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The Workload Of James Conner

Running back, dealing with ankle injury, should get help from Edmonds soon

Kliff Kingsbury knows the Cardinals have leaned hard on running back James Conner.

"We've played him too many snaps since Chase (Edmonds) has been out, but he's held up and done a tremendous job with those opportunities," Kingsbury said. "I think it will be good for James to get Chase back in there and take some of those snaps off of him."

The hope, of course, is that Edmonds is back this week against the Lions -- Edmonds remains practicing but on Injured Reserve -- and it may be more important now that Conner has an ankle injury. (The injury was suffered at the end of the Rams game, but that was about an unfortunate tackle and not because of Conner's heavy load.)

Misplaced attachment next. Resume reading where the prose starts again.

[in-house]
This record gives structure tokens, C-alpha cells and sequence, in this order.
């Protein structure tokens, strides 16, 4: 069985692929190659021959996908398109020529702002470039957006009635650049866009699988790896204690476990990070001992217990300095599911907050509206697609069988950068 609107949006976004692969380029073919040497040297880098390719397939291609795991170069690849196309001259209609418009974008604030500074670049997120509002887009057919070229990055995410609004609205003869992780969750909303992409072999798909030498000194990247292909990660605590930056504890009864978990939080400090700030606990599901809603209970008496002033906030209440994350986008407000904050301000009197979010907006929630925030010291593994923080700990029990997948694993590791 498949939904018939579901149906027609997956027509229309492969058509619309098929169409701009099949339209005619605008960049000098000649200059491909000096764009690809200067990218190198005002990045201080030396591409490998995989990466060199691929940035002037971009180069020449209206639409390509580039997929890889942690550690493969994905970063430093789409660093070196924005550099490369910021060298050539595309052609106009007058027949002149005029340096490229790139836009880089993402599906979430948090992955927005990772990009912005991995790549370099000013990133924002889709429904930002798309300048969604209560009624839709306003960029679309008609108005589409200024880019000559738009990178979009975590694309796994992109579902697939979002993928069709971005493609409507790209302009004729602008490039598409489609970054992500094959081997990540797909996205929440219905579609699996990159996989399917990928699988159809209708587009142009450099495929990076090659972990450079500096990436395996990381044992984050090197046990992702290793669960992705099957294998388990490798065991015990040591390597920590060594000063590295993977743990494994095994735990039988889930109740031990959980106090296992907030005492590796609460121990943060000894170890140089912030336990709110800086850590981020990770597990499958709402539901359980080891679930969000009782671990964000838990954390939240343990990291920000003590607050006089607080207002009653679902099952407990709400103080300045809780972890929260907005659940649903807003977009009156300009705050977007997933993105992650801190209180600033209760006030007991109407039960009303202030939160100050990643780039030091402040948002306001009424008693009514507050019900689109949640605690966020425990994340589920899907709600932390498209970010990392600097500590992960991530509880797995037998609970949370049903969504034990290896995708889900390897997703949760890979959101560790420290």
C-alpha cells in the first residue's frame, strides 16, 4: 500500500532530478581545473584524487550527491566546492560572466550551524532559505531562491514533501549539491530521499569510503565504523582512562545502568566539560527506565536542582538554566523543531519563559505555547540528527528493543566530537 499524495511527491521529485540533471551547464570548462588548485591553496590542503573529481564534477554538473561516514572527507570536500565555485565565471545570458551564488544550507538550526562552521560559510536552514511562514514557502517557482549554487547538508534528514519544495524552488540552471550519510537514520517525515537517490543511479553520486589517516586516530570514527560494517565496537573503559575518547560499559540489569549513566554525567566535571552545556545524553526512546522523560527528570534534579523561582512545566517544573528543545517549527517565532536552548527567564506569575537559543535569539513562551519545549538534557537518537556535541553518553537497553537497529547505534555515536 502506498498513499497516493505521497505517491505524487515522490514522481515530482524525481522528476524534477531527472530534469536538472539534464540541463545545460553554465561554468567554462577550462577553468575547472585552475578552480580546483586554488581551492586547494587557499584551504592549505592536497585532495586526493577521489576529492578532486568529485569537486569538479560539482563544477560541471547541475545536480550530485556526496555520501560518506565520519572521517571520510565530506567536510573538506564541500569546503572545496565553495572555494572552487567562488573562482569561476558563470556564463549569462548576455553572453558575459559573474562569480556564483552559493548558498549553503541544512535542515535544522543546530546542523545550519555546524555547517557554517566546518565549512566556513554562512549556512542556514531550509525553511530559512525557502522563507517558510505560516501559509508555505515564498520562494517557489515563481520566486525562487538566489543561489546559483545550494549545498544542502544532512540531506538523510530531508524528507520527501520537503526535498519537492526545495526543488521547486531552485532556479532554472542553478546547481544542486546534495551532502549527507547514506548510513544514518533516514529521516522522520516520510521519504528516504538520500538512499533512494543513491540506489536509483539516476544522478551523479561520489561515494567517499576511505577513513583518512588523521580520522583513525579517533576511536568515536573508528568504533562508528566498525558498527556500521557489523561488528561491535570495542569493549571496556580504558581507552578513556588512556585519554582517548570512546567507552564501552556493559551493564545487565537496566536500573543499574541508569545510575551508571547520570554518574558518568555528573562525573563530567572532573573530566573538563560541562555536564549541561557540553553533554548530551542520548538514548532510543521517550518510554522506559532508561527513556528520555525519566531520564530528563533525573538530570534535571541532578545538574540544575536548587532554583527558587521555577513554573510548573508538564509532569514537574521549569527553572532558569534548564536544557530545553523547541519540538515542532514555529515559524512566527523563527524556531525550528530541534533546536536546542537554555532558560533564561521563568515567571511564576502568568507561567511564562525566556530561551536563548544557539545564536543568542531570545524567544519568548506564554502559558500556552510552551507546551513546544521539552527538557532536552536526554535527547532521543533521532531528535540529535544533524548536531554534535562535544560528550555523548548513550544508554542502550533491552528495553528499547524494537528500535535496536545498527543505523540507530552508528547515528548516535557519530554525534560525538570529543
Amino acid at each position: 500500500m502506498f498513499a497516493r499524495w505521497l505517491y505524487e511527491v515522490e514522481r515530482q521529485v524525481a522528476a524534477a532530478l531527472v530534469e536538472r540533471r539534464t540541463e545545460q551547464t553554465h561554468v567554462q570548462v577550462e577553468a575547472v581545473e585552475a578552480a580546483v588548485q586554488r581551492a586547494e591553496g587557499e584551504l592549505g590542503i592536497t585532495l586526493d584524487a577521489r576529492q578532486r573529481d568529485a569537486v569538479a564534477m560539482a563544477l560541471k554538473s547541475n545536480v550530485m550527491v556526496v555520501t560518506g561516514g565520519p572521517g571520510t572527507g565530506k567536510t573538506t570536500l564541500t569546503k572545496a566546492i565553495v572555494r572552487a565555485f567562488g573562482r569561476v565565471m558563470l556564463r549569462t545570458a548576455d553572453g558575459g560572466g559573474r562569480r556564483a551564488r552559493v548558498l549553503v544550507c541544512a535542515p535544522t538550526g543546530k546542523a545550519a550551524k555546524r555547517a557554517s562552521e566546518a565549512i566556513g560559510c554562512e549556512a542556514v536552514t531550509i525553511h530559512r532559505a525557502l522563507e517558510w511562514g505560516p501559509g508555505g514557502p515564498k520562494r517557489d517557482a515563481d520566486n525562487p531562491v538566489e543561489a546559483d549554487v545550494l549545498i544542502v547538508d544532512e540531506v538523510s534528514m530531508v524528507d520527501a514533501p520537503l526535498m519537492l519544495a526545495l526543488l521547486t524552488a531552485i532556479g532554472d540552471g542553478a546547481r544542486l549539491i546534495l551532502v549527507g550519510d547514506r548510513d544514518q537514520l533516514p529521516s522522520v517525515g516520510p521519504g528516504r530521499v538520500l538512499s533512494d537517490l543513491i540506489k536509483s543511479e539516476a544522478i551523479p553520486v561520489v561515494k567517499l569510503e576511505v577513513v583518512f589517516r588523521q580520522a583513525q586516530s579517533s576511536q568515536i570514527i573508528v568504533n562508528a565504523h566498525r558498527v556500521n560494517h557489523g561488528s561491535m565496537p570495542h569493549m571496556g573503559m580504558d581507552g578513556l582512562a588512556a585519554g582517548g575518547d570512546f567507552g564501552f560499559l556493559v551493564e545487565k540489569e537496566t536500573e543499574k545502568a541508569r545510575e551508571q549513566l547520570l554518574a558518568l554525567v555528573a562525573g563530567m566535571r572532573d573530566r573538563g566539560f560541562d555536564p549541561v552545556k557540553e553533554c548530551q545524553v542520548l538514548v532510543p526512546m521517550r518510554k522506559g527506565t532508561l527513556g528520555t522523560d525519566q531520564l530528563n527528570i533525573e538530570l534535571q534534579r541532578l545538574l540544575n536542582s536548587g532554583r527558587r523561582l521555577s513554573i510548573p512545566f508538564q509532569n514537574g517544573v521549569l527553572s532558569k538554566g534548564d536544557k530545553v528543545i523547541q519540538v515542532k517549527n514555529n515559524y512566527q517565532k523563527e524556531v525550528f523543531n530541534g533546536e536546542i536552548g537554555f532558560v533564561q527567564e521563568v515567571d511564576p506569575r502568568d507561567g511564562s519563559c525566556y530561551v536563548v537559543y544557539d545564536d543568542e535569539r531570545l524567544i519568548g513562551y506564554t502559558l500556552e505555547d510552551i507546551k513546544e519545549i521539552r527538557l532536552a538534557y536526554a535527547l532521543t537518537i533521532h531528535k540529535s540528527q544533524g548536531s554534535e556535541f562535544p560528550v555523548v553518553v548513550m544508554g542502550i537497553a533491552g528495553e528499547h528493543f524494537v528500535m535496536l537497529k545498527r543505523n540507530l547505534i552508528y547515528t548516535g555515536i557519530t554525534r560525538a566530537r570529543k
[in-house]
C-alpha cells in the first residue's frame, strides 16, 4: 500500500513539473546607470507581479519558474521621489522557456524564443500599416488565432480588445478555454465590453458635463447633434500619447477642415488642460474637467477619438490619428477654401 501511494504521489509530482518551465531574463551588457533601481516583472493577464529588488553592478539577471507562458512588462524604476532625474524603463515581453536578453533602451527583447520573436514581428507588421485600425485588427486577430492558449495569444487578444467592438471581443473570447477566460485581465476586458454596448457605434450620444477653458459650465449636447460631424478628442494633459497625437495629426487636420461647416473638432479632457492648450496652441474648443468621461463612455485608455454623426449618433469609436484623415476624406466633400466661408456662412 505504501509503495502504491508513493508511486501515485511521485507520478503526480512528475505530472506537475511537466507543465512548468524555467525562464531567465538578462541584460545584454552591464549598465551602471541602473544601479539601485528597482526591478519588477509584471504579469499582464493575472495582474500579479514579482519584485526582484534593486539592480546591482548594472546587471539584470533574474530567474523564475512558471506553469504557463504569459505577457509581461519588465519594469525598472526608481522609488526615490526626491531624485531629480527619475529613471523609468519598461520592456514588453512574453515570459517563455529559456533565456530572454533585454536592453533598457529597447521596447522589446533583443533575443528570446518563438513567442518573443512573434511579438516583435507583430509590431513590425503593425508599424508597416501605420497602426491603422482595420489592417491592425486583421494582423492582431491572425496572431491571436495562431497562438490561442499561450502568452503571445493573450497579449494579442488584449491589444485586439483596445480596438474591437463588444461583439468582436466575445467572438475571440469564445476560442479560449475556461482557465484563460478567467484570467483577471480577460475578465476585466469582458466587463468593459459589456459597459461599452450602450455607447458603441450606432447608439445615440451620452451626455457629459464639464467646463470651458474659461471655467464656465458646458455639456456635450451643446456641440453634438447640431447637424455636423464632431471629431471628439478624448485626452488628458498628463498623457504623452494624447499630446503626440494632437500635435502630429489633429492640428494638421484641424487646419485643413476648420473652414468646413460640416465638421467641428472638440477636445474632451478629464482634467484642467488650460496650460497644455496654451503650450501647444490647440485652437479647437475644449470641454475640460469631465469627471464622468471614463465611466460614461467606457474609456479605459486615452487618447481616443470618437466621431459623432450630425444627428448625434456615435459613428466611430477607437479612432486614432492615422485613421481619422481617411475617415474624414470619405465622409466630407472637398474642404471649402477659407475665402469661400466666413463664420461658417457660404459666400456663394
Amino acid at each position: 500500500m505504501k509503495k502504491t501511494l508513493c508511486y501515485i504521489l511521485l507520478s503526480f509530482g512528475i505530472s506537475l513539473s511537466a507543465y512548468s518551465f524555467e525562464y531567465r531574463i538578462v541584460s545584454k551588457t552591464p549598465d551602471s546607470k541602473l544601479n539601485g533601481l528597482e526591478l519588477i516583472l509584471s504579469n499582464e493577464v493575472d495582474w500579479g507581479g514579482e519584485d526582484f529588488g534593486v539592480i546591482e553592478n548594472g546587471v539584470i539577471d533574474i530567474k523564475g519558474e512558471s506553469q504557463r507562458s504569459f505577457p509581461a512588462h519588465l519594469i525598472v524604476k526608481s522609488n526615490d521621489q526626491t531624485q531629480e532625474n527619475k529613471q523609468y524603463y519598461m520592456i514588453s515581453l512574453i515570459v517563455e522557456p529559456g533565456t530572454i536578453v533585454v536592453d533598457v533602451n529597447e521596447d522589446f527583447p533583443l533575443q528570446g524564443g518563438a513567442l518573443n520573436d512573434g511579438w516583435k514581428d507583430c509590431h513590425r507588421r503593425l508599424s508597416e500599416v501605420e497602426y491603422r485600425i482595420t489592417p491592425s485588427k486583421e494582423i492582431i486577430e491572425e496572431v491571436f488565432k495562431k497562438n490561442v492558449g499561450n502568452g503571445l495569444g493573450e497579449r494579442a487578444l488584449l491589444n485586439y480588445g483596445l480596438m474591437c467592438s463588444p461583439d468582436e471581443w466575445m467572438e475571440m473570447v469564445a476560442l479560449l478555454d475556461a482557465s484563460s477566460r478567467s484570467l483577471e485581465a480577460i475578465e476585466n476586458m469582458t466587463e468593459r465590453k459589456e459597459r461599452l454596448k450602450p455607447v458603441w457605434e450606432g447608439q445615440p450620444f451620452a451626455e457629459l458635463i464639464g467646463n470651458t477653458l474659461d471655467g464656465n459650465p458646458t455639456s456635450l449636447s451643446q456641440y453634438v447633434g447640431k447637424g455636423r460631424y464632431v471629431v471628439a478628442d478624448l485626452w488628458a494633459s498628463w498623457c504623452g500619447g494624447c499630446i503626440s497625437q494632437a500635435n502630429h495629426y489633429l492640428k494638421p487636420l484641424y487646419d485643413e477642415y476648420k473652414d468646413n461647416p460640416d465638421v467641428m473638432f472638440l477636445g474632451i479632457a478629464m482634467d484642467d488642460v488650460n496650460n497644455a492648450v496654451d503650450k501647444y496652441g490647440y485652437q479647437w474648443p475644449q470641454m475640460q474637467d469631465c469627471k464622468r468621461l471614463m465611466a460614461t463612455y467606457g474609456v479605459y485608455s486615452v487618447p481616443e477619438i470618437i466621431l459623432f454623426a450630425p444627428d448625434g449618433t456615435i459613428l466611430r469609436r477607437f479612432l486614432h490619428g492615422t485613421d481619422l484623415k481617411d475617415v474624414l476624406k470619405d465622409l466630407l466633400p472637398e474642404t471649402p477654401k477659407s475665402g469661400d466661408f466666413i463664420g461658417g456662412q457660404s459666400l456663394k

Since Edmonds went down after the first offensive snap at San Francisco -- so essentially five games -- Conner has had 109 total touches, or 21.8 per game. That's on the high end of what backs have these days (backs not named Derrick Henry.) The total statistics: 85 carries for 303 yards, averaging 3.6 yards per carry, plus 24 receptions (on 26 targets) for 269 yards. He has scored eight total touchdowns in that time.

Against the Rams, he played all but three offensive snaps.

It's not that Conner can't handle it. He's had similar five-game stretches each of the past three seasons with the Steelers. But the Cardinals would like a fresh Conner for the postseason.

Still, it's nice to have such a workhorse. No, his rushing stats aren't gaudy. But in wins, Conner is just eating late clock a lot of the time when the defense knows it's a run up the middle. A lot of guys talk team-first, but Conner is truly that guy -- and why the heavy workload has made sense.

RB James Conner makes a move with the ball in a home 2021 game against the Rams